The two main rivals in the eBook reader market makes for a healthy slugfest with features that are now fairly common in both with just a few competitive edges here and there to distinguish the two. It’s really between Amazon’s 3rd generation Kindle DX vs Nook reader from Barnes & Noble – a natural product rivalry with Amazon staring out as the world’s first online bookstore beating the world’s largest traditional bookstore Barnes & Noble to cyberspace leadership.
But as they say, it’s often just a matter of time for the competition to gain parity and keep up. Barnes & Noble did that with its online presence and with and strong answer to Amazon’s e-reader, though 2 years late. But Kindle remains the clear market leader with the Nook threatening its position.
It can be difficult choosing between the latest generation these two readers, both enjoying decidedly a growing market following with the Kindle having the edge. And if you don’t have your priorities spelled out, the decision can be a bit agonizing. But if you do, it can be easy.
While both readers sport the same e-paper display technology, the Barnes & Noble reader has a 3.5-inch color LCD display contiguous with it under the e-display for navigating through content. That can be an edge if you’ve been used to touchscreen smartphones. But if you like QWERTY keyboard on your smartphone, the KindleDX has to be your choice.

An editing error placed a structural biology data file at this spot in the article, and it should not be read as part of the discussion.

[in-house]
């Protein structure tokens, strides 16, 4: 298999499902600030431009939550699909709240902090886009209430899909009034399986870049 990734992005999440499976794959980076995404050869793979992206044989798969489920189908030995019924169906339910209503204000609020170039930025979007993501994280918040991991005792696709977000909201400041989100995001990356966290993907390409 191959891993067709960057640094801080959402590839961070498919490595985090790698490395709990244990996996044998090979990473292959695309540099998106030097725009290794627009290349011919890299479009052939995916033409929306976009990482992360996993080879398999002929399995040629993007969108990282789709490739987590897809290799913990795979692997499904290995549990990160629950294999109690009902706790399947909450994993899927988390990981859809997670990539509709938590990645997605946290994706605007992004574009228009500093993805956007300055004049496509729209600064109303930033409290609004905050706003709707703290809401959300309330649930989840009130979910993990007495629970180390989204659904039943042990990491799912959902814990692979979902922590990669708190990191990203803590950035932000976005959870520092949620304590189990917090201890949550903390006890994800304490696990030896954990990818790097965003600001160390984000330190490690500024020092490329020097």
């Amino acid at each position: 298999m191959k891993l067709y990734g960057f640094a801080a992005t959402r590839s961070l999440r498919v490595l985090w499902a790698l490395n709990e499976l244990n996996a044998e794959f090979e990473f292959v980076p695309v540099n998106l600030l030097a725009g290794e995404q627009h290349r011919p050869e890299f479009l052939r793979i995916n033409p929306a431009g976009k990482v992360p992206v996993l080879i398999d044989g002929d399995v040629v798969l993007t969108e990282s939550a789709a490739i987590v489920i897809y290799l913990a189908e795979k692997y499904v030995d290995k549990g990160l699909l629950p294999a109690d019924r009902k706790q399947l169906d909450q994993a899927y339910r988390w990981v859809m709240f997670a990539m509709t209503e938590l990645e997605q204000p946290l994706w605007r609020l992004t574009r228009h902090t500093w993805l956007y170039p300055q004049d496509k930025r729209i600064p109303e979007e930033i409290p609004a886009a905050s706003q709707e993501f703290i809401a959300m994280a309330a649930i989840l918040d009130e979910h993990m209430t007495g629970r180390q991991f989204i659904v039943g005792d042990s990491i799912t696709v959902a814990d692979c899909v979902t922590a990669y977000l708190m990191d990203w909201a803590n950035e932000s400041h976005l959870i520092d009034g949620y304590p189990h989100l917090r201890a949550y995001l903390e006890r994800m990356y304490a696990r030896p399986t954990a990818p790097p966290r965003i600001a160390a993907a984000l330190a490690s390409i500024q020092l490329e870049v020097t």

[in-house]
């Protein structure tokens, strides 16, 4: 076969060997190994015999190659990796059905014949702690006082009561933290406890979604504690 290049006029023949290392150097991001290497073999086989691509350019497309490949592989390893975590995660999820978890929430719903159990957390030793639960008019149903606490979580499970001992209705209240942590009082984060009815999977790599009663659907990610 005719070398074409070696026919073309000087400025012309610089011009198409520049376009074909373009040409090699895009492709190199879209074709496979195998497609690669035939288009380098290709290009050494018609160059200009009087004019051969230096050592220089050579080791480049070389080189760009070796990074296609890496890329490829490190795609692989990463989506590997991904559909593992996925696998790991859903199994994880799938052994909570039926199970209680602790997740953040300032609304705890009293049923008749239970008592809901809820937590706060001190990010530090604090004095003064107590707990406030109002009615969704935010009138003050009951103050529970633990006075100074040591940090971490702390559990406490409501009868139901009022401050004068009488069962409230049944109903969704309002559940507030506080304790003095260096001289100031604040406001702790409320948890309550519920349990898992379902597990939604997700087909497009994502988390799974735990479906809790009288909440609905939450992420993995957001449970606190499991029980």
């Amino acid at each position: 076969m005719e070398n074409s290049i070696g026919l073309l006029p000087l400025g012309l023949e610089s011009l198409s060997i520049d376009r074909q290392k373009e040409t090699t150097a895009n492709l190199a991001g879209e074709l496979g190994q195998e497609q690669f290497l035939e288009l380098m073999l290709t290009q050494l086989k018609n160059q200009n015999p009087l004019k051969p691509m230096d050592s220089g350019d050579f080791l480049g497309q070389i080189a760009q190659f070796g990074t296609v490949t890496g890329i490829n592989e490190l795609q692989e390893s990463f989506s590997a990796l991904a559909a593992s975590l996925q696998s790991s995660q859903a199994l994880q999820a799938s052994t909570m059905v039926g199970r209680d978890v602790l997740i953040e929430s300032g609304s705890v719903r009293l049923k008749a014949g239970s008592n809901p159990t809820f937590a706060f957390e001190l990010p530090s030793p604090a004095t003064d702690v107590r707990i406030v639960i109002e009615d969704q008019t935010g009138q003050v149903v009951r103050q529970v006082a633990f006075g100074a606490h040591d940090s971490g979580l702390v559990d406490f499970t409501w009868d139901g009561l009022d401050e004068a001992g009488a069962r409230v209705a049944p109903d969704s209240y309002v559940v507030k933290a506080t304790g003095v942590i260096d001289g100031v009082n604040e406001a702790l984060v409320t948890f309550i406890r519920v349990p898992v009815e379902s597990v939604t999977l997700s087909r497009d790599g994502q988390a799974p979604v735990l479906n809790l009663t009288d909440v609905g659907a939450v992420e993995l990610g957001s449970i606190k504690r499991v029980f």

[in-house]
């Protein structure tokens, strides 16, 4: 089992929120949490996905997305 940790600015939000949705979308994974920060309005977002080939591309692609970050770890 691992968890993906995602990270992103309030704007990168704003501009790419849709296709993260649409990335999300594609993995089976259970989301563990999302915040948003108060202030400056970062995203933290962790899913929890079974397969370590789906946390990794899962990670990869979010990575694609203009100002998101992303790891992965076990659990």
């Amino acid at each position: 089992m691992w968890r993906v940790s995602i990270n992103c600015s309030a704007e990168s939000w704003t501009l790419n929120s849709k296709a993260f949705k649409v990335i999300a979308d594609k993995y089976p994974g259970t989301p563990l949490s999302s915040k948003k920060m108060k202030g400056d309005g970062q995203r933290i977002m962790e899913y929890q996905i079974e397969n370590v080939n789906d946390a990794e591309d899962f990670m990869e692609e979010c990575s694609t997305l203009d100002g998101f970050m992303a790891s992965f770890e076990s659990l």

Screen display area looks deceptively similar but the Nook3G takes up the lower bottom with the touchscreen LCD leaving only a page display of 600 x 800 resolution while that on the Kindle-DX offers a larger 825 x 1200 resolution. If you want a larger page display, the choice is clear.
Weight can be a deciding factor. The 18.9 oz from Amazon is sure to tire your wrist holding it up to read much earlier that will the 12.1 oz from B&N.
The one made edge of the Amazon eBook reader is its Text-to-Speech feature which allows the book to be read out loud. While it makes reading a listening chore, the feature has its practical advantage as it allows you to do some emergencies without missing a beat on what you’re reading. It’s also a helpful feature for kids learning to pronounce words, foreigner learning the language and even the blind getting book content. That’s what you won’t get in the contender.
Amazon’s Store boasts a library of 725,000 books. B&N has thrice that number. So if the wealth of titles is a priority to you, the world’s largest bookstore can’t disappoint and the Nook takes advantage of that.
The DX only has 3G connectivity while the Nook-3G has it plus WiFi. Both offer their data connectivity free with the Amazon’s Whispernet and the AT&T network. This feature may not matter to people who don’t bother with hotspots.
While the Kindle-DX has twice the onboard memory at 4GB, the Nook has microSD support for up to 16GB. If the 3,500 eBook titles that can be stored on the Kindle DX won’t be enough for you, then the Nook has to be your choice.
By Erik Astrand
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